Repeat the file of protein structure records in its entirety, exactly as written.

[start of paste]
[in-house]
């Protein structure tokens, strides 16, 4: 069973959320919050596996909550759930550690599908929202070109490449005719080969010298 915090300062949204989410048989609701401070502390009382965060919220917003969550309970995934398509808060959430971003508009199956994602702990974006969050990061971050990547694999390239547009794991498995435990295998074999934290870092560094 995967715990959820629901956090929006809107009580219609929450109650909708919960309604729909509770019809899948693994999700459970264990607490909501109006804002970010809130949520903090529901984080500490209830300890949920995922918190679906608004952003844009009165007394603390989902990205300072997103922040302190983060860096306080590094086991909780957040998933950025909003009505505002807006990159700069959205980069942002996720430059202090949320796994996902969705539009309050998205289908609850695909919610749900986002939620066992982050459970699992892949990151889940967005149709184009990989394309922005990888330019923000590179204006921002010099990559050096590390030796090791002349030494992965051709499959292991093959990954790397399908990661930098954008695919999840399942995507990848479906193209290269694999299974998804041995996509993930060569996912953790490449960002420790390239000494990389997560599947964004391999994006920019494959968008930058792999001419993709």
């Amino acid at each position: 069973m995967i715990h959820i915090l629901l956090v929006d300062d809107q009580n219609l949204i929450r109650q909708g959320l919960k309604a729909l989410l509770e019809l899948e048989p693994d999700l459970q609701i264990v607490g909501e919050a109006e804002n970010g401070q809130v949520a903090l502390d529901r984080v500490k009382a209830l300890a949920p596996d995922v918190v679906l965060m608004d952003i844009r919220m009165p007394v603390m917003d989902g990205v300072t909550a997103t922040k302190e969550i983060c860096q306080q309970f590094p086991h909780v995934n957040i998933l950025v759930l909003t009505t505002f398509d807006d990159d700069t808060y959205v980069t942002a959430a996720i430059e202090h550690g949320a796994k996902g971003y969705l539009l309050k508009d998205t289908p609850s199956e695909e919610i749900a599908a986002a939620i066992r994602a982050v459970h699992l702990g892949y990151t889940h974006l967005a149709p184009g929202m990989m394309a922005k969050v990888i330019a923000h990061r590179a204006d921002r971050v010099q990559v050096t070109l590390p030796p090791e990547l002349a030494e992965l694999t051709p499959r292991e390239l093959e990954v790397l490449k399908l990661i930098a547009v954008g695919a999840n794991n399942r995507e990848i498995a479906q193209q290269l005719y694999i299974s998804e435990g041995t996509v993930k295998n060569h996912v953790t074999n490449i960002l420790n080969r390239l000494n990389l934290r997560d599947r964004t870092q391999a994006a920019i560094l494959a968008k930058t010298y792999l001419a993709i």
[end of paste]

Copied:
[in-house]
């Protein structure tokens, strides 16, 4: 069973959320919050596996909550759930550690599908929202070109490449005719080969010298 915090300062949204989410048989609701401070502390009382965060919220917003969550309970995934398509808060959430971003508009199956994602702990974006969050990061971050990547694999390239547009794991498995435990295998074999934290870092560094 995967715990959820629901956090929006809107009580219609929450109650909708919960309604729909509770019809899948693994999700459970264990607490909501109006804002970010809130949520903090529901984080500490209830300890949920995922918190679906608004952003844009009165007394603390989902990205300072997103922040302190983060860096306080590094086991909780957040998933950025909003009505505002807006990159700069959205980069942002996720430059202090949320796994996902969705539009309050998205289908609850695909919610749900986002939620066992982050459970699992892949990151889940967005149709184009990989394309922005990888330019923000590179204006921002010099990559050096590390030796090791002349030494992965051709499959292991093959990954790397399908990661930098954008695919999840399942995507990848479906193209290269694999299974998804041995996509993930060569996912953790490449960002420790390239000494990389997560599947964004391999994006920019494959968008930058792999001419993709």
């Amino acid at each position: 069973m995967i715990h959820i915090l629901l956090v929006d300062d809107q009580n219609l949204i929450r109650q909708g959320l919960k309604a729909l989410l509770e019809l899948e048989p693994d999700l459970q609701i264990v607490g909501e919050a109006e804002n970010g401070q809130v949520a903090l502390d529901r984080v500490k009382a209830l300890a949920p596996d995922v918190v679906l965060m608004d952003i844009r919220m009165p007394v603390m917003d989902g990205v300072t909550a997103t922040k302190e969550i983060c860096q306080q309970f590094p086991h909780v995934n957040i998933l950025v759930l909003t009505t505002f398509d807006d990159d700069t808060y959205v980069t942002a959430a996720i430059e202090h550690g949320a796994k996902g971003y969705l539009l309050k508009d998205t289908p609850s199956e695909e919610i749900a599908a986002a939620i066992r994602a982050v459970h699992l702990g892949y990151t889940h974006l967005a149709p184009g929202m990989m394309a922005k969050v990888i330019a923000h990061r590179a204006d921002r971050v010099q990559v050096t070109l590390p030796p090791e990547l002349a030494e992965l694999t051709p499959r292991e390239l093959e990954v790397l490449k399908l990661i930098a547009v954008g695919a999840n794991n399942r995507e990848i498995a479906q193209q290269l005719y694999i299974s998804e435990g041995t996509v993930k295998n060569h996912v953790t074999n490449i960002l420790n080969r390239l000494n990389l934290r997560d599947r964004t870092q391999a994006a920019i560094l494959a968008k930058t010298y792999l001419a993709i």